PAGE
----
The last person in the session was Jayson, who had the following homework:

  1. Watch Silent Running
  2. What is the personal aspect of this installation? How is it unique to you? Why could have it only have been made by you?
  3. Why does it exist?

Unfortunately, he hadn’t managed to watch Silent Running, so we moved on to the personal aspect of the work. He suggested having a screen to explain the piece – I suggested just making a normal poster so that he could concentrate his setup time on the installation itself. We talked about making crystal growth interactive, using electricity, hydrochloric acid and tin, which can be done in real time:

Jayson felt it didn’t look enough like what people think of as a crystal, so we searched for other crystal growing methods. He shared an aluminium sulphate crystal that he had already grown at home.




I suggested trying to find a mineralogist, gemologist or chemist. We found Mike Rumsey at the Natural History Museum. Jayson said that he’s going to experiment with a moving microscope that he’s found at Goldsmiths Digital Fabrication lab.

We moved on to a discussion of computation and how it relates to this project – I thought simulating crystal growth digitally was an interesting area – how does this relate to Cybernetics? What problems could be solved by this simulation? Computing the shortest route in a maze? How else can they be used for computation?

We found a paper on Crystal Voronoi Diagrams, which led me to reference Scott Snibbe’s Boundary Functions installation:

I advised Jayson to speak to Theo Papatheodorou about other people working in this area at Goldsmiths, or in London. We discussed crystal formation as a kind of non conscious self organisation.

Jayson demonstrated a crystal renderer based on a shader that he found on ShaderToy, as well as an additive growth demo. We found a demonstration of a slime mold that can solve mazes:

We discussed doing a 3D print of crystal growth with a real time simulation alongside. In terms of real life activities we found a shop that could give him a crystal healing session, a spiritual shop walking tour of London and a statement from the British Museum on their crystal skull.

I set the following homework:

  1. Watch Silent Running
  2. Reach out to Mike Rumsey
  3. What computing problems can crystals solve?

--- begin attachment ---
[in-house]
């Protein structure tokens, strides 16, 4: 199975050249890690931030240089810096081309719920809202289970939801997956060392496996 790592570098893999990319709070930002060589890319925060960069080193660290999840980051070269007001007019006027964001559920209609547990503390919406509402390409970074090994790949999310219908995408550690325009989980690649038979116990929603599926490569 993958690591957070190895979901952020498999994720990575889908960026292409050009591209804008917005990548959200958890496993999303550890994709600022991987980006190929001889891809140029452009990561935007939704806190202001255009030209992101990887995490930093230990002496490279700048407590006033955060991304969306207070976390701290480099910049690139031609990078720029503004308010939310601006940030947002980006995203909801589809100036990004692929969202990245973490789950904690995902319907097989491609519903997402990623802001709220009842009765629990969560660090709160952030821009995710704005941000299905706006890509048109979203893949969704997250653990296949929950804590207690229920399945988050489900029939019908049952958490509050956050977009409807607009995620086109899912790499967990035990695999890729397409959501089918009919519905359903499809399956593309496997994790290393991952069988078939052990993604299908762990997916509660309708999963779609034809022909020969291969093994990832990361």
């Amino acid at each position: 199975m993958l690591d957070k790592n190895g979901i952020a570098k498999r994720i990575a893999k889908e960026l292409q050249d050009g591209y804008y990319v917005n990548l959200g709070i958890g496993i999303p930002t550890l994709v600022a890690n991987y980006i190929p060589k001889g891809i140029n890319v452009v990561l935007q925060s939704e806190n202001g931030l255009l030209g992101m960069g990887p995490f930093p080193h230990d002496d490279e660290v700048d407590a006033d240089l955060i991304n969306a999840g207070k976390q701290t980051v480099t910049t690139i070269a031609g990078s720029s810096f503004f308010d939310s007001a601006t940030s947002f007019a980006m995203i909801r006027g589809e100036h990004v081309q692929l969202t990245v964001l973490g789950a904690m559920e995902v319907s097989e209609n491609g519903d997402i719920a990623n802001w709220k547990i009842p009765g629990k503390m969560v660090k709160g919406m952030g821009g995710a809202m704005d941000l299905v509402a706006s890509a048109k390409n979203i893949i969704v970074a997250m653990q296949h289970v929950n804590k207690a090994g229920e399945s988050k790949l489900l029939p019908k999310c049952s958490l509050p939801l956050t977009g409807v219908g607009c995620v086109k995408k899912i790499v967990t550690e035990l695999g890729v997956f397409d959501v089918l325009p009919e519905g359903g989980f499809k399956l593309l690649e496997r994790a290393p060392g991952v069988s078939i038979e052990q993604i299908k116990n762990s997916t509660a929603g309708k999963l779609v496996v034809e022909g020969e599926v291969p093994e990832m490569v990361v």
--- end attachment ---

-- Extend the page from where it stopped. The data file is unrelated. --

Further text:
4. Speak to theo about computing people
  5. Take a crystal healing session
  6. Reach out to Andy Lomas

Session 5: Paper prototypes, Interviews and Individual Tasks

We started by discussing Jayson’s recent work. Since the last tutorial, he’d been to visit Susan Stepney in Cambridge. He was particularly interested in her because of her academic work around Non-Standard Computation, as well as her interest in Science Fiction:

Reality is a crutch for those who can’t cope with Science Fiction

They had a wide ranging discussion about the Computational Arts from Jayson’s point of view – using computing and computational thinking to inspire, reflect and challenge art. Susan was particularly interested in how artists could visualise complexity and emergence in new ways. They discussed her recent work – particularly around allowing people to control a feedback loop and see it in action. She supplied a series of complexity theory links for him to research – mainly around Jim Crutchfield’s work.

Seizure by Roger Hiorns

This thinking on complexity led Jayson back to cellular automata, emergence and crystals – as an an example of an emergent structure. Following up on these areas, Jayson visited the Natural History Museum crystal and gem aka Mineralogy collection. After buying ten kilograms of Magnesium Sulphate, he started investigating growing his own crystals, and thinking about 3D printing a lattice to support it. I referenced Roger Hiorn’s “Seizure” .

Jayson’s paper mockup